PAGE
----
New York City’s own IFC Center is currently hosting the first leg of German auteur Wim Wenders’ major touring retrospective, “Wim Wenders: Portraits Along the Road,” with Wenders himself set to appear at select screenings for post-screening discussions. Following the IFC launch, the films will then travel to 15+ cities around the country.
For decades, much of Wenders’ work went unseen; it was unavailable due to unresolved rights clearances or poor quality. But Wenders has been faithfully restoring his older films, upgrading the quality and making them permanently accessible to the public. Now is your chance to see his classics on the big screen. A shortened version of “Until the End of the World” was released in theaters in 1991 and critically panned; but this retrospective has the 4.5 hour Director’s Cut, which is infinitely better. It’s the version Wenders intended.
In more recent years, Wenders has turned to the documentary, a genre he believes affords him more creative freedom. This retrospective spans his entire 40-year career, from his earliest road movies (“Kings of the Road,” “Alice in the Cities,”) to the arthouse films of the 80s that elevated him to international acclaim (“Wings of Desire,” “Paris, Texas”) to his documentaries (“Buena Vistal Social Club,” “Pina”). There will also be a sneak peak at Wenders’ surprising latest project, a 3D character drama starring James Franco called “Every Thing Will Be Fine.”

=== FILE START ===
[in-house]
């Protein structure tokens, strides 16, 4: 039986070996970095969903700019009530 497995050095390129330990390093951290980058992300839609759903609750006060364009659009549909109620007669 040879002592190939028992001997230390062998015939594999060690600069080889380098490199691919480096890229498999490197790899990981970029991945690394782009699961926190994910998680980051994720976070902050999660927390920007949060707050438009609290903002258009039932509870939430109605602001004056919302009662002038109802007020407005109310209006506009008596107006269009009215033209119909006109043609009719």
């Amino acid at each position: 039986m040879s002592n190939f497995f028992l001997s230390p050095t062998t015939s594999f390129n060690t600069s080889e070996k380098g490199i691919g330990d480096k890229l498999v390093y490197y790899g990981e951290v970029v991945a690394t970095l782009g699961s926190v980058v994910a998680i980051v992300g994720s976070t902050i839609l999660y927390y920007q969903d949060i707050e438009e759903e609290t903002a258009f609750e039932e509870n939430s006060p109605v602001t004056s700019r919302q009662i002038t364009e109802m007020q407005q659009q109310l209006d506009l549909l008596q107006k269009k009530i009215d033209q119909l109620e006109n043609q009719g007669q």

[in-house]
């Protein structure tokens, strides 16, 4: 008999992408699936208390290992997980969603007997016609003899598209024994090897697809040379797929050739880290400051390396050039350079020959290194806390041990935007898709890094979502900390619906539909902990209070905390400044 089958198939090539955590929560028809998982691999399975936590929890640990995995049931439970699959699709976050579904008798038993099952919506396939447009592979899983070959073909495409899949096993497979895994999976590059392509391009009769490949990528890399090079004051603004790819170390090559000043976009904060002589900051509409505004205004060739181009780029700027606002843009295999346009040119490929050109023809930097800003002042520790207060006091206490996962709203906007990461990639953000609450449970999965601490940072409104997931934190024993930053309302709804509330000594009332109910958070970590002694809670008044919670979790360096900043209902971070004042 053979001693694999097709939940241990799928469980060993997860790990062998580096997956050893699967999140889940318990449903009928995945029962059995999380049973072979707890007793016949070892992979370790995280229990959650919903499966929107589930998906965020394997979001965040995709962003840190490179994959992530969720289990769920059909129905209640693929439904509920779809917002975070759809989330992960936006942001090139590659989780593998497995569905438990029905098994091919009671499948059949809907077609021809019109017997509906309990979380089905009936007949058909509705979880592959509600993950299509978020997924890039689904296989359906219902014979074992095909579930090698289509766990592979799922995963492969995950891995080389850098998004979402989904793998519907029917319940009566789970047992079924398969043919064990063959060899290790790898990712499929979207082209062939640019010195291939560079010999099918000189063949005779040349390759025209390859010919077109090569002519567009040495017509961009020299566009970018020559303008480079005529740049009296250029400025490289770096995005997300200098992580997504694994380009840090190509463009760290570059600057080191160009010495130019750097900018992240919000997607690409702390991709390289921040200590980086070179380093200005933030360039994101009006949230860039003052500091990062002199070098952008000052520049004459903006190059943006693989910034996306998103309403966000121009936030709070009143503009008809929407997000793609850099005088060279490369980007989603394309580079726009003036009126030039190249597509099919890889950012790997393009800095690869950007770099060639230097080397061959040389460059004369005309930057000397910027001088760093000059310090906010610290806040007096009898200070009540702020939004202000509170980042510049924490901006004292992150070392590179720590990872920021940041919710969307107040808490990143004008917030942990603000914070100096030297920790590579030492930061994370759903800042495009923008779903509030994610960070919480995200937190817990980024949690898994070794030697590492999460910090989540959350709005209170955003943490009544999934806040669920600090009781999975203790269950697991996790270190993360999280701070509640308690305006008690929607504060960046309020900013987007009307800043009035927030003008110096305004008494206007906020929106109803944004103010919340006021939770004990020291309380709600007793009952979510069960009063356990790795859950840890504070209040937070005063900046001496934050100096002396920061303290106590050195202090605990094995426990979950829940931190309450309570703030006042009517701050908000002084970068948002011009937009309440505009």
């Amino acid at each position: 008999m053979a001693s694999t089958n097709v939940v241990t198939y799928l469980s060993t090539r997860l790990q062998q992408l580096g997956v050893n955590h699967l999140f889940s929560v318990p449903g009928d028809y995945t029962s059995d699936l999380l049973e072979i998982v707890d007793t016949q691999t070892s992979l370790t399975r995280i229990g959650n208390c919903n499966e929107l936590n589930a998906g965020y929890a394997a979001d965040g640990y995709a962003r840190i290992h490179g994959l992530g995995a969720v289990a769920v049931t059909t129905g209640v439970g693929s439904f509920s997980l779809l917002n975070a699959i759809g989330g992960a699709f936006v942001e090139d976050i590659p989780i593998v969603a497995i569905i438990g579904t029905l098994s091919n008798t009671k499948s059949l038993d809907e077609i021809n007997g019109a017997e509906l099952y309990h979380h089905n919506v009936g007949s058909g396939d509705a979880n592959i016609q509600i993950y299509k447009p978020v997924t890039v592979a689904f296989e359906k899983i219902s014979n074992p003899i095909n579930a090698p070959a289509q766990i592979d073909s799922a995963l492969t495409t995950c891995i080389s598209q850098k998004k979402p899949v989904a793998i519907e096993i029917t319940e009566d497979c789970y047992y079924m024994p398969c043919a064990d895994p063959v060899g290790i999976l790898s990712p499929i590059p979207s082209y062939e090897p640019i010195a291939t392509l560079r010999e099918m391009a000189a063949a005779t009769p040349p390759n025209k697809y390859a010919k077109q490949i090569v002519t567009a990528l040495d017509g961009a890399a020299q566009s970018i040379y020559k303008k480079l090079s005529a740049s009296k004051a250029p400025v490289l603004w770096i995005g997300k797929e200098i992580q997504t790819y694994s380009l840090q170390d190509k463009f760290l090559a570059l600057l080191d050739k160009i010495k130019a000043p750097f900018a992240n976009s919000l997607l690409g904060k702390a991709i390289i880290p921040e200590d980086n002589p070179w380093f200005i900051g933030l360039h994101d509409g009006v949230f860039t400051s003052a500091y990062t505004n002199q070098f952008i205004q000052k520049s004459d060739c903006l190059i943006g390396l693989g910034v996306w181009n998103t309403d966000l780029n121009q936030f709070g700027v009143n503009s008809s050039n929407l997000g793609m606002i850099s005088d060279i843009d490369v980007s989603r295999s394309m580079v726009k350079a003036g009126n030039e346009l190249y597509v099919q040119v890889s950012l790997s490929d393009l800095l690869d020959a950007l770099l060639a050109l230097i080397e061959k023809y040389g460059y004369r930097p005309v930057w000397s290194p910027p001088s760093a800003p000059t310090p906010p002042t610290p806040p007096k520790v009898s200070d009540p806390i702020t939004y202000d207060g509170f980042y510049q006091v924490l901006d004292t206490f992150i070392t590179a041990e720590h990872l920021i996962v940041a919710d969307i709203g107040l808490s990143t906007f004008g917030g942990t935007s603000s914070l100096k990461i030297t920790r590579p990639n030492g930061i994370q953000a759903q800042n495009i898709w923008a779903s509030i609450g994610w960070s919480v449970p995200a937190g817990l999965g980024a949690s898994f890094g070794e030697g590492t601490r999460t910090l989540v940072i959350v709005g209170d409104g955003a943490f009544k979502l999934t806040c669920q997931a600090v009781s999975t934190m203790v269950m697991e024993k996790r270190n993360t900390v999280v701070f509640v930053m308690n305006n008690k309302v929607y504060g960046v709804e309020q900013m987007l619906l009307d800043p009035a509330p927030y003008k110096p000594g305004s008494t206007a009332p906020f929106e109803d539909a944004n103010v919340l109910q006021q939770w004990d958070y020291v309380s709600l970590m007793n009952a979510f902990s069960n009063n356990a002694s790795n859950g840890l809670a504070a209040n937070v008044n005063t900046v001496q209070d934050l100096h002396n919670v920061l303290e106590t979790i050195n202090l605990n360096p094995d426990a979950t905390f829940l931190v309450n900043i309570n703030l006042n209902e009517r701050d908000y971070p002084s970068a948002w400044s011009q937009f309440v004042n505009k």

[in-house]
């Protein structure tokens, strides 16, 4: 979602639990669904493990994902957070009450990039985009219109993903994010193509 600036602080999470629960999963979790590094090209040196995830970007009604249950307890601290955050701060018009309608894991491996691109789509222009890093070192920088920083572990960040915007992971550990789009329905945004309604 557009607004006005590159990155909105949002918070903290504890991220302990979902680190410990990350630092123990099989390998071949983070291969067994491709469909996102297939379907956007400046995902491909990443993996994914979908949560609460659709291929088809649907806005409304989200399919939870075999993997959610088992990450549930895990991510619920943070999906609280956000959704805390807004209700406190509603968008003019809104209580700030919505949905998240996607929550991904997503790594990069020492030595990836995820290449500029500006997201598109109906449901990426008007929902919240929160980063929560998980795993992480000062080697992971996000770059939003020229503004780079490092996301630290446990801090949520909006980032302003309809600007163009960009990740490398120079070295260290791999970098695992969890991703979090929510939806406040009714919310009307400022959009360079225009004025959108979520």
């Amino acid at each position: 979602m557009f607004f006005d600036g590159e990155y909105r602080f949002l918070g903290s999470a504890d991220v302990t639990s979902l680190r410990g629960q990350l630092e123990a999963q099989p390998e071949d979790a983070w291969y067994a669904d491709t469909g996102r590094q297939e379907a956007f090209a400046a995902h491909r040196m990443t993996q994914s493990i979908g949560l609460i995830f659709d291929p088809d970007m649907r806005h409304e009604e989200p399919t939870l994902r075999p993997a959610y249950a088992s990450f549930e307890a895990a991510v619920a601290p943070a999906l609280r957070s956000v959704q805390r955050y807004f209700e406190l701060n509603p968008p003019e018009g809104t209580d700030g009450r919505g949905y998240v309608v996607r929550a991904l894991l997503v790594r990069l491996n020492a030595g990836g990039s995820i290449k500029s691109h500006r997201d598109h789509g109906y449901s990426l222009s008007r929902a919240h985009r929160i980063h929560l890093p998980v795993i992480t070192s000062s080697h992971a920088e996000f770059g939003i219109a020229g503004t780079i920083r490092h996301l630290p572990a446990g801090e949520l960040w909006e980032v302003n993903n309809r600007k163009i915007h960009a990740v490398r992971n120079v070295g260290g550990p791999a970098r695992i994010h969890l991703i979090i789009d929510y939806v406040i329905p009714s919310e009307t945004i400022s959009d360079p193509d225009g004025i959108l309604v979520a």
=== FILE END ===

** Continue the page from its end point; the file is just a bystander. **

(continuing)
Indiewire spoke with Wenders about how radically the film industry has changed in the past few decades. Some of the spontaneity has gone out of filmmaking; now it’s more of a business, less of an art form. Wenders is disappointed in how filmmakers have progressed (or not progressed) with 3D technology. At this point, the film industry craves “security”—everyone wants to know how a film is going to turn out before they make it or fund it. The time for wistful projects like Wenders’ “Wings of Desire,” made in 1987 with no script and nothing but a simple, dreamy vision, has come and gone. But we still have Wenders’ films, thankfully restored and available to savor for years to come.